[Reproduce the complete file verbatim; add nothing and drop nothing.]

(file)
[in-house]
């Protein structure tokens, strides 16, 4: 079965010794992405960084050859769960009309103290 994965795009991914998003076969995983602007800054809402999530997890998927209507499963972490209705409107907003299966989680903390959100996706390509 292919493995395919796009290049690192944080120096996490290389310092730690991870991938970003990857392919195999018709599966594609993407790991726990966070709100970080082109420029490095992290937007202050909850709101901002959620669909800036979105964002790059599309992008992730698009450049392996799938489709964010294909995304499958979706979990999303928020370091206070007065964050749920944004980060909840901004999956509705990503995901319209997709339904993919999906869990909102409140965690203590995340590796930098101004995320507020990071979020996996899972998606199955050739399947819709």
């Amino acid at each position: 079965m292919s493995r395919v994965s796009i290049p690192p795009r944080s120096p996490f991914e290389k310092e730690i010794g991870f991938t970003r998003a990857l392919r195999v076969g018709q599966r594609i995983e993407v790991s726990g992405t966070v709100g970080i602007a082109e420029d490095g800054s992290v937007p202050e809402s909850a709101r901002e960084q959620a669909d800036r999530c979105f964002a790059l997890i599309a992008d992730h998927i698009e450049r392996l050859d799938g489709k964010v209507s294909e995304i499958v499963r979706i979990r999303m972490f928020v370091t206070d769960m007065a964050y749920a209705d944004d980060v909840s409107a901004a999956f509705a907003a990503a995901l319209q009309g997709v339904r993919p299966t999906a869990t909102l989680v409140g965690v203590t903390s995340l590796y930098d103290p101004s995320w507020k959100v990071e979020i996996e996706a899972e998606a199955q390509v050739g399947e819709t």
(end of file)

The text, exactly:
[in-house]
């Protein structure tokens, strides 16, 4: 079965010794992405960084050859769960009309103290 994965795009991914998003076969995983602007800054809402999530997890998927209507499963972490209705409107907003299966989680903390959100996706390509 292919493995395919796009290049690192944080120096996490290389310092730690991870991938970003990857392919195999018709599966594609993407790991726990966070709100970080082109420029490095992290937007202050909850709101901002959620669909800036979105964002790059599309992008992730698009450049392996799938489709964010294909995304499958979706979990999303928020370091206070007065964050749920944004980060909840901004999956509705990503995901319209997709339904993919999906869990909102409140965690203590995340590796930098101004995320507020990071979020996996899972998606199955050739399947819709």
């Amino acid at each position: 079965m292919s493995r395919v994965s796009i290049p690192p795009r944080s120096p996490f991914e290389k310092e730690i010794g991870f991938t970003r998003a990857l392919r195999v076969g018709q599966r594609i995983e993407v790991s726990g992405t966070v709100g970080i602007a082109e420029d490095g800054s992290v937007p202050e809402s909850a709101r901002e960084q959620a669909d800036r999530c979105f964002a790059l997890i599309a992008d992730h998927i698009e450049r392996l050859d799938g489709k964010v209507s294909e995304i499958v499963r979706i979990r999303m972490f928020v370091t206070d769960m007065a964050y749920a209705d944004d980060v909840s409107a901004a999956f509705a907003a990503a995901l319209q009309g997709v339904r993919p299966t999906a869990t909102l989680v409140g965690v203590t903390s995340l590796y930098d103290p101004s995320w507020k959100v990071e979020i996996e996706a899972e998606a199955q390509v050739g399947e819709t």